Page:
Presidents of Bulgaria, FYR Macedonia speak on ‘good neighbourliness’ agreement

Presidents of Bulgaria, FYR Macedonia speak on ‘good neighbourliness’ agreement

 

By Clive Leviev-Sawyer of The Sofia Globe

FYR Macedonia had surprisingly agreed to sign the 1999 good neighbourliness agreement with Bulgaria, daily Sega said, quoting statements by Bulgarian head of state Rossen Plevneliev and his counterpart in Skopje, Gjorge Ivanov.

President Plevneliev, speaking in an interview with Deutsche Welle, said that Bulgaria was an advocate for and a friend of all the countries of the Western Balkans. Bulgaria supported the European path and Nato integration of all these countries, he said.

 

In 1999, between FYRO Macedonia and Bulgaria there was a declaration on good neighbourly relations, a “simple but good” document, which started that both sides would take action towards good neighbourly relations, Plevneliev was quoted as saying.

“Unfortunately, today’s government in Macedonia announced this document to be immaterial. And it said, it’s not for us. Of course, Bulgaria wants a good neighbourly relations treaty. Nothing more, nothing less. This is a standard instrument, which can be prepared in a few hours.

“We also say that the signing of the old declaration may have the same effect,” said Plevneliev, adding that Bulgaria was a great friend of Macedonia and saw that country’s future as of great importance to the Balkans, but wanted to proceed to the foundations of modern diplomacy, beginning with the good neighbourliness agreement.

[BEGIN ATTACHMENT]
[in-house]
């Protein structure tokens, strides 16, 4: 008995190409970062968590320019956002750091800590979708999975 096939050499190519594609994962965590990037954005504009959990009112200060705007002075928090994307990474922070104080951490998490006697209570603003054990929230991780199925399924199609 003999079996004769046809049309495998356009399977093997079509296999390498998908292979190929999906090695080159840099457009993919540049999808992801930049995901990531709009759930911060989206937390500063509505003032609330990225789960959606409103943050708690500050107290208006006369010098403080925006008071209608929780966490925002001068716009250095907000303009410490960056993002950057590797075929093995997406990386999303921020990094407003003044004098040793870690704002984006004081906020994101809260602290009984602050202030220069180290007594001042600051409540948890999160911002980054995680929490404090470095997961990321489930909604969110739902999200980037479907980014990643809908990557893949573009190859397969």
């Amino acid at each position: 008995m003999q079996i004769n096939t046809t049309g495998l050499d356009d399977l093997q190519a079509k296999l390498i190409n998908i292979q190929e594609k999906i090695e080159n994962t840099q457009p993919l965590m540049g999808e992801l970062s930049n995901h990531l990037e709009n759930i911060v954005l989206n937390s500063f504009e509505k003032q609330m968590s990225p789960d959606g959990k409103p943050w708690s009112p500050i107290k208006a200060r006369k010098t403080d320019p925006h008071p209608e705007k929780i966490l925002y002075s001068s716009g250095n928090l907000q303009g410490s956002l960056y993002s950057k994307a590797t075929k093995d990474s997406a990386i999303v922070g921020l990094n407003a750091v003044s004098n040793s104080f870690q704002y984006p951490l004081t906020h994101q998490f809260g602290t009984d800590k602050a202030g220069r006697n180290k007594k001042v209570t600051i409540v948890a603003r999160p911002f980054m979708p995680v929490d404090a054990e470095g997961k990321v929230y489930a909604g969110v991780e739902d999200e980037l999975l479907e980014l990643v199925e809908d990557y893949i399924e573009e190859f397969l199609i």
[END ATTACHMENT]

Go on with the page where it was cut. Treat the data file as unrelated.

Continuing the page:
Ivanov responded to Plevneliev’s statements by welcoming them and saying that he was “ready, instantly and immediately” to sign the 1999 declaration with Bulgaria.

In Skopje, the head of state said that he agreed with Plevneliev that the signing of the old agreement could have the same effect as a new one.

“Also, I suggest that the two of us do this immediately and without delay.”

Quite what will come of these statements remains to be seen.

The signing of a good neighbourliness treaty has been the subject of statements by Bulgarian and FYR Macedonian leaders – heads of state and of government – for several years and, in the case of Bulgaria, a succession of governments.

The closest to success was the centre-right GERB government, when Nikolai Mladenov was Bulgaria’s foreign minister, but the term of that government was cut short when, in February 2013, then-prime minister Boiko Borissov announced the cabinet’s resignation in the face of anti-government protests that had seen an incident of violence in Sofia.